This section is from the book "Animal Physiology: The Structure And Functions Of The Human Body", by John Cleland. Also available from Amazon: Animal Physiology, the Structure and Functions of the Human Body.
Elastic Tissue occurs both in the form of fibres and thin homogeneous membranes. It gets its name from being highly extensible and resilient, and is most widely distributed in the fibrous form. In the human subject there is only one set of ligaments which consist of nearly pure elastic tissue, namely, the ligamenta subflava, which join together the arches of the vertebra, and get their name from the yellow colour peculiar to elastic fibres. They facilitate, by their resiliency, the resumption of the erect posture when the back has been bent forward. In quadrupeds two other notable instances of pure elastic tissue may be mentioned. One is the ligamentum nuchæ, a strong band extending from the back of the skull, and attaching it to the withers or dorsal spines; the other is in the form of an aponeurosis, which lies on the abdominal wall, and aids the support of the viscera. On examining fibres from any of these sources, it is seen that they may be of considerable breadth, that loosened from their attachments and teased out they curl up at the ends, that they refract light very strongly, and that they are unaltered by acetic acid. Elastic tissue is not easily altered by even prolonged boiling, and yields no gelatin. In many places, as, for example, underneath the pleura, isolated elastic fibres are exceedingly abundant, of great length, curling naturally, and crossing one another in all directions.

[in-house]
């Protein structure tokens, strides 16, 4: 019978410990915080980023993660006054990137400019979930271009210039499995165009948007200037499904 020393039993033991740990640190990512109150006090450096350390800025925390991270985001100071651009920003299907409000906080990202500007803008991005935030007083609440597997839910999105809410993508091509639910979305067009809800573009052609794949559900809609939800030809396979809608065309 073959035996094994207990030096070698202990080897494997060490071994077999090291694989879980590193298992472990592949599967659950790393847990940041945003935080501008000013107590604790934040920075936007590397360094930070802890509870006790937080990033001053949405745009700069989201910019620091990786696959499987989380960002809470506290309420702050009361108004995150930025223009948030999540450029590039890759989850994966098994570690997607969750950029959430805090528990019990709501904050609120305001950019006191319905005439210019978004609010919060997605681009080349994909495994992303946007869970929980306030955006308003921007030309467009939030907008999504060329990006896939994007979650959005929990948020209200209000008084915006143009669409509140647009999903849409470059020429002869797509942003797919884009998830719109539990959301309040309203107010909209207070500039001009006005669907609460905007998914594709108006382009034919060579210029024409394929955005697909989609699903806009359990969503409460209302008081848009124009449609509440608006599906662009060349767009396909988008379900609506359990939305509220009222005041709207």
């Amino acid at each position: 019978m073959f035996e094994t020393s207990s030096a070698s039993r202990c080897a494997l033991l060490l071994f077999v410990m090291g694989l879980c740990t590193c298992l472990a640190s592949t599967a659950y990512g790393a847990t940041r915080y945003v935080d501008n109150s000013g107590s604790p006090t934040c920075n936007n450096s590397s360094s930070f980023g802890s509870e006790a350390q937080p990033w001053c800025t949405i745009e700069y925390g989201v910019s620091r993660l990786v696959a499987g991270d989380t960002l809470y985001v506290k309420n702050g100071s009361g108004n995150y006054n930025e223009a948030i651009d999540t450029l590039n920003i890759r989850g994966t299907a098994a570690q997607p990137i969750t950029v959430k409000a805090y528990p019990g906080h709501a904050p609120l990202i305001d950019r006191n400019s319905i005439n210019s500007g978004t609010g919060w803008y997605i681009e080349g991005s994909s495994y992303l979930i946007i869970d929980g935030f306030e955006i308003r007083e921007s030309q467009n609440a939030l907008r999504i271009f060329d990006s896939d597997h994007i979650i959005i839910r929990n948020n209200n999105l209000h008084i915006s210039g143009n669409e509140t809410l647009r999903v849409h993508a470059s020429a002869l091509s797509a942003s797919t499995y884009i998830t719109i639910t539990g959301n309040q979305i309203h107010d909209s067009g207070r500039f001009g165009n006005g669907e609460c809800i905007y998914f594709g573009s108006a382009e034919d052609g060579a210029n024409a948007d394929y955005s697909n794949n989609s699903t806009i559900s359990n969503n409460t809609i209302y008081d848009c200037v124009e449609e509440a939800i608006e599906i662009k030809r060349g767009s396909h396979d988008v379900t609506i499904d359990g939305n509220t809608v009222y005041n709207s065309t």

Fig. 6. Elastic Tissue. A, From ligamentum nuchæ of sheep. B, From pleural surface of lung.
Fig. 7. Adipose Tissue. A, The usual appearance of fat-cells; a, shows a nucleus on the side of a fat-cell; b, cell filled partly with water, partly with oil. B, Scheme of the mode of accumulation of oil in young fat-cells.